Sexual maturity and estimated fecundity in female Indo‐Pacific bottlenose dolphins (Tursiops aduncus) from South Australia: Combining field observations and postmortem results
Catherine Kemper, Mauro Talamonti, Michael Bossley, Aude Steiner
It is important to know when dolphins become mature and how many calves a female produces. Carcasses of 88 females were studied, including some seen alive for many years. Dolphins were aged using their teeth, and reproductive organs were collected. Average age at maturation was 7 years. Ovaries grew between birth and maturity, and usually had evidence of less than 11 conceptions during a lifetime. These conceptions matched the number of calves some females gave birth to. Estimated interbirth period was 4 years. Two females had unusual reproductive histories and were either chronically diseased or had high heavy metal burdens.
Survival rate and population size of Indo‐Pacific humpback dolphins (Sousa chinensis) in Xiamen Bay, China
Bingyao Chen, Huili Gao, Thomas A. Jefferson, Yi Lu, Lin Wang, Shanshan Li, Hui Wang, Xinrong Xu, Guang Yang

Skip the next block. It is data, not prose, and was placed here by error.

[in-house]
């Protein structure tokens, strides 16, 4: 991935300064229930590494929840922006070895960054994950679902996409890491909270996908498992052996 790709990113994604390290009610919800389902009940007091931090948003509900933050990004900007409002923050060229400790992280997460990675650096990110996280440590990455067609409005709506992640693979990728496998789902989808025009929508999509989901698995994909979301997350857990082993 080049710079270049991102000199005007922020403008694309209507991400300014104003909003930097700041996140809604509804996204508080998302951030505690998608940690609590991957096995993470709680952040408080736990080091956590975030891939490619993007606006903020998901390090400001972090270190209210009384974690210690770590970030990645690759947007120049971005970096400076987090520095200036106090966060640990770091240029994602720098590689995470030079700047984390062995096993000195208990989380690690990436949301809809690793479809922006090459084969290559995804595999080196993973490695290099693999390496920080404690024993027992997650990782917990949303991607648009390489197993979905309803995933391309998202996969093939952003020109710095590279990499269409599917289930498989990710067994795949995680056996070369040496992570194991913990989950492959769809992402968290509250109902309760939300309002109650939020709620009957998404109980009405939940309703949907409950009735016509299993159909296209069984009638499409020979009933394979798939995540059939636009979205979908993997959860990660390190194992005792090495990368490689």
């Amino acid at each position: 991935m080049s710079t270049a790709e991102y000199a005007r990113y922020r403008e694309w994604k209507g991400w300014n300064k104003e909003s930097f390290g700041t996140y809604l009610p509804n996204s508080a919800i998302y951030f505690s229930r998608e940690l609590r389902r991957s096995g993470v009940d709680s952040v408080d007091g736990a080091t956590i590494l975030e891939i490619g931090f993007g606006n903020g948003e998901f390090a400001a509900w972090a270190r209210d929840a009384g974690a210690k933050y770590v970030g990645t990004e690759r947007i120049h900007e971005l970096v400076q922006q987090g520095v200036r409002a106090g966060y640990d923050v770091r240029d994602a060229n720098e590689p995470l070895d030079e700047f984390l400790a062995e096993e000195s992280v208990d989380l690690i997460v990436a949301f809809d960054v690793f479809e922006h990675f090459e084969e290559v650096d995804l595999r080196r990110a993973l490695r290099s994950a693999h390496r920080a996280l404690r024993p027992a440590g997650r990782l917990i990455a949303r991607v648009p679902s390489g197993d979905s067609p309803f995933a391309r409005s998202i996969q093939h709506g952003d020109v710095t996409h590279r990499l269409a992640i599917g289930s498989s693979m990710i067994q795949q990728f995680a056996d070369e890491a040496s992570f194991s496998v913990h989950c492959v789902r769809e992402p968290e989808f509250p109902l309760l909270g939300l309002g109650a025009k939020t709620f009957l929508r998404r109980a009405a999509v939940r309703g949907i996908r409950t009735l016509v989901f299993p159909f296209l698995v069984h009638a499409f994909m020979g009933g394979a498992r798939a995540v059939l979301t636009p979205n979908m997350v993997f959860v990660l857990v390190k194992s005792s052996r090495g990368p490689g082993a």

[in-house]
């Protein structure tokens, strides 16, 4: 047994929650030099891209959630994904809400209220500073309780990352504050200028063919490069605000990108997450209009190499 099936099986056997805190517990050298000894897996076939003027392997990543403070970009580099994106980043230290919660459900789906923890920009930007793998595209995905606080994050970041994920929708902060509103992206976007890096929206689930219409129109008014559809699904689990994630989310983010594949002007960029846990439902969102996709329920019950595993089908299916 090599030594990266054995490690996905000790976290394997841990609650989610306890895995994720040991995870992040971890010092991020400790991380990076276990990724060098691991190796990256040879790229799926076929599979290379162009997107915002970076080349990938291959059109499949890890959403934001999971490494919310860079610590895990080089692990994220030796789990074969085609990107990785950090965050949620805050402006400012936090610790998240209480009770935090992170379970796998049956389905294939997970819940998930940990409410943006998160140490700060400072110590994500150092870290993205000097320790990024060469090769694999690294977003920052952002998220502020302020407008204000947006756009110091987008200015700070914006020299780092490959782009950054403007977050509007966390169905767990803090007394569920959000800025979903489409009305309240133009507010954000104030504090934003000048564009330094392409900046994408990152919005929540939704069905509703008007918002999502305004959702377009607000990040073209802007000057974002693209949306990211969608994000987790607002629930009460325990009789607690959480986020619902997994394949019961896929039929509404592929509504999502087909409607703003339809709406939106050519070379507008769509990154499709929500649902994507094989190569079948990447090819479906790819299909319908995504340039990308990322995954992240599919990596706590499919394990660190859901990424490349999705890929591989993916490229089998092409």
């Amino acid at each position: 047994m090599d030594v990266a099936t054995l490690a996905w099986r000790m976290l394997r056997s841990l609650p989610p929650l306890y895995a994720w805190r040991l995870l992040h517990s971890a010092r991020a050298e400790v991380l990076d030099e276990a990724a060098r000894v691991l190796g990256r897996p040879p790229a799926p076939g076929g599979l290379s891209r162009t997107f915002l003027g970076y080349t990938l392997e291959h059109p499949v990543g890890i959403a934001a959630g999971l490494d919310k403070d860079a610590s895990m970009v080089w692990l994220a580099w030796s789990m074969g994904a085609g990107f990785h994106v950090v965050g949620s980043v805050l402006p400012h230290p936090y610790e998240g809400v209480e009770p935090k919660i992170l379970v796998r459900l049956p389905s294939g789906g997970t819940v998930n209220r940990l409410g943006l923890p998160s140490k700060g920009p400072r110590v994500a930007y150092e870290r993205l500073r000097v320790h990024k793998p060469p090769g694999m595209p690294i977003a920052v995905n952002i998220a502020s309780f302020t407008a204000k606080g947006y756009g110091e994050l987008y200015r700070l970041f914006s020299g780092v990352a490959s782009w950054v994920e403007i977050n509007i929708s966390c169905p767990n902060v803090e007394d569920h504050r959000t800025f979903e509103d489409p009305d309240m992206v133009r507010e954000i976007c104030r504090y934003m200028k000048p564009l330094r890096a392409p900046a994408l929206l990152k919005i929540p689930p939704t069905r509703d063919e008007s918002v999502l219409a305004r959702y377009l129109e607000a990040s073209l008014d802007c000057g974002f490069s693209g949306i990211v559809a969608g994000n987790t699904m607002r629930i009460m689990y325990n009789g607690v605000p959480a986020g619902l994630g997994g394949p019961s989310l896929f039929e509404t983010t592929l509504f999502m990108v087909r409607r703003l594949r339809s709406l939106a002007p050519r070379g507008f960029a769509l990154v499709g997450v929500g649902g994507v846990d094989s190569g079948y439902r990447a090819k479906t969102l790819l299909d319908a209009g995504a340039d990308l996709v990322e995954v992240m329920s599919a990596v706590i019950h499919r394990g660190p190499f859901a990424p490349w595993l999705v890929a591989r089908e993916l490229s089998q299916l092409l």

Xiamen is a beautiful garden city with perfect harmony between man and nature, and the Indo-Pacific humpback dolphins inhabit there. The dolphins were well known in the Xiamen public and protected at the highest priority by Xiamen government. However, survival rate remains unclear and the population size has not been monitored since 2004. Here, A research team from Nanjing Normal University provided a latest estimation of population size of 70 individuals (63-88) and survival of 0.947(0.922-0.966). This small population size indicated its “critically endangered” status and emphasizes urgency of the need for protection of the population.
Heard but not seen: Occurrence of Kogia spp. along the western North Atlantic shelf break
Lynne E. W. Hodge, Simone Baumann‐Pickering, John A. Hildebrand, Joel T. Bell, Erin W. Cummings, Heather J. Foley, Ryan J. McAlarney, William A. McLellan, D. Ann Pabst, Zachary T. Swaim, Danielle M. Waples and Andrew J. Read
Dwarf and pygmy sperm whales strand frequently along the southeastern U.S. but are rarely detected during visual surveys. These relatively small whales often lie motionless at the surface and dive without showing their tails. To better understand their distribution, we compared detections of these two species along the Atlantic shelf break using visual survey and passive acoustics methods. Our results demonstrate that these animals are much more common along the Atlantic shelf break and slope waters than suggested by visual surveys, highlighting the value of passive acoustic monitoring for describing the occurrence and distribution of cryptic species.
Large dugong (Dugong dugon) aggregations persist in coastal Qatar
Christopher D. Marshall, Mehsin Al Ansi, Jennifer Dupont, Christopher Warren, Ismail Al Shaikh and Joshua Cullen